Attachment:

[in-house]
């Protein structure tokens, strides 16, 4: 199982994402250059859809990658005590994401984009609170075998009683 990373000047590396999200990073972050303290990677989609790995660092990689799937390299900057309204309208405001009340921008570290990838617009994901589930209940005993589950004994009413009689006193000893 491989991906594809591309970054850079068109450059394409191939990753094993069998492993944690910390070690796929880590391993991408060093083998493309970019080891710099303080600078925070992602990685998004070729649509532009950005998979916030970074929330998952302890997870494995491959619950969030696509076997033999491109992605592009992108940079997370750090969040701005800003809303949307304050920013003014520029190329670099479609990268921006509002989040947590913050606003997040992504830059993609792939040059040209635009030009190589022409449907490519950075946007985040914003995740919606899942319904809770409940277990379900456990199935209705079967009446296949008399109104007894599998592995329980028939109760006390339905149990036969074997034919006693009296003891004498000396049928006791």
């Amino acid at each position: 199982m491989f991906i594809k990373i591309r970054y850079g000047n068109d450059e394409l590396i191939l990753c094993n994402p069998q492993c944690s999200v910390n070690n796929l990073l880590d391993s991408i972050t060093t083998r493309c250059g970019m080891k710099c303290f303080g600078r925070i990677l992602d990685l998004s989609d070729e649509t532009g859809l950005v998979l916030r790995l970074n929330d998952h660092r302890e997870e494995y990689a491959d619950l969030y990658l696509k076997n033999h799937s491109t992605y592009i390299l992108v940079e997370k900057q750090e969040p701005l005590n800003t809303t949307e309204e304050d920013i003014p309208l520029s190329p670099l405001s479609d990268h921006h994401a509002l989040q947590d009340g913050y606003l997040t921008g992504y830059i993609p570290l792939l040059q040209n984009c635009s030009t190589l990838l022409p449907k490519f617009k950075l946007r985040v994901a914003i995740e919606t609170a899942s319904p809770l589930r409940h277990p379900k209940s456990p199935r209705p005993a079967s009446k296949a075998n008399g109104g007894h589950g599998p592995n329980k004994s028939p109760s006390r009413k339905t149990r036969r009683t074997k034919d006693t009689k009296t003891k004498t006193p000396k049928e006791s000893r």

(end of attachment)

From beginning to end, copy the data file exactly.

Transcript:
[in-house]
């Protein structure tokens, strides 16, 4: 199982994402250059859809990658005590994401984009609170075998009683 990373000047590396999200990073972050303290990677989609790995660092990689799937390299900057309204309208405001009340921008570290990838617009994901589930209940005993589950004994009413009689006193000893 491989991906594809591309970054850079068109450059394409191939990753094993069998492993944690910390070690796929880590391993991408060093083998493309970019080891710099303080600078925070992602990685998004070729649509532009950005998979916030970074929330998952302890997870494995491959619950969030696509076997033999491109992605592009992108940079997370750090969040701005800003809303949307304050920013003014520029190329670099479609990268921006509002989040947590913050606003997040992504830059993609792939040059040209635009030009190589022409449907490519950075946007985040914003995740919606899942319904809770409940277990379900456990199935209705079967009446296949008399109104007894599998592995329980028939109760006390339905149990036969074997034919006693009296003891004498000396049928006791």
């Amino acid at each position: 199982m491989f991906i594809k990373i591309r970054y850079g000047n068109d450059e394409l590396i191939l990753c094993n994402p069998q492993c944690s999200v910390n070690n796929l990073l880590d391993s991408i972050t060093t083998r493309c250059g970019m080891k710099c303290f303080g600078r925070i990677l992602d990685l998004s989609d070729e649509t532009g859809l950005v998979l916030r790995l970074n929330d998952h660092r302890e997870e494995y990689a491959d619950l969030y990658l696509k076997n033999h799937s491109t992605y592009i390299l992108v940079e997370k900057q750090e969040p701005l005590n800003t809303t949307e309204e304050d920013i003014p309208l520029s190329p670099l405001s479609d990268h921006h994401a509002l989040q947590d009340g913050y606003l997040t921008g992504y830059i993609p570290l792939l040059q040209n984009c635009s030009t190589l990838l022409p449907k490519f617009k950075l946007r985040v994901a914003i995740e919606t609170a899942s319904p809770l589930r409940h277990p379900k209940s456990p199935r209705p005993a079967s009446k296949a075998n008399g109104g007894h589950g599998p592995n329980k004994s028939p109760s006390r009413k339905t149990r036969r009683t074997k034919d006693t009689k009296t003891k004498t006193p000396k049928e006791s000893r």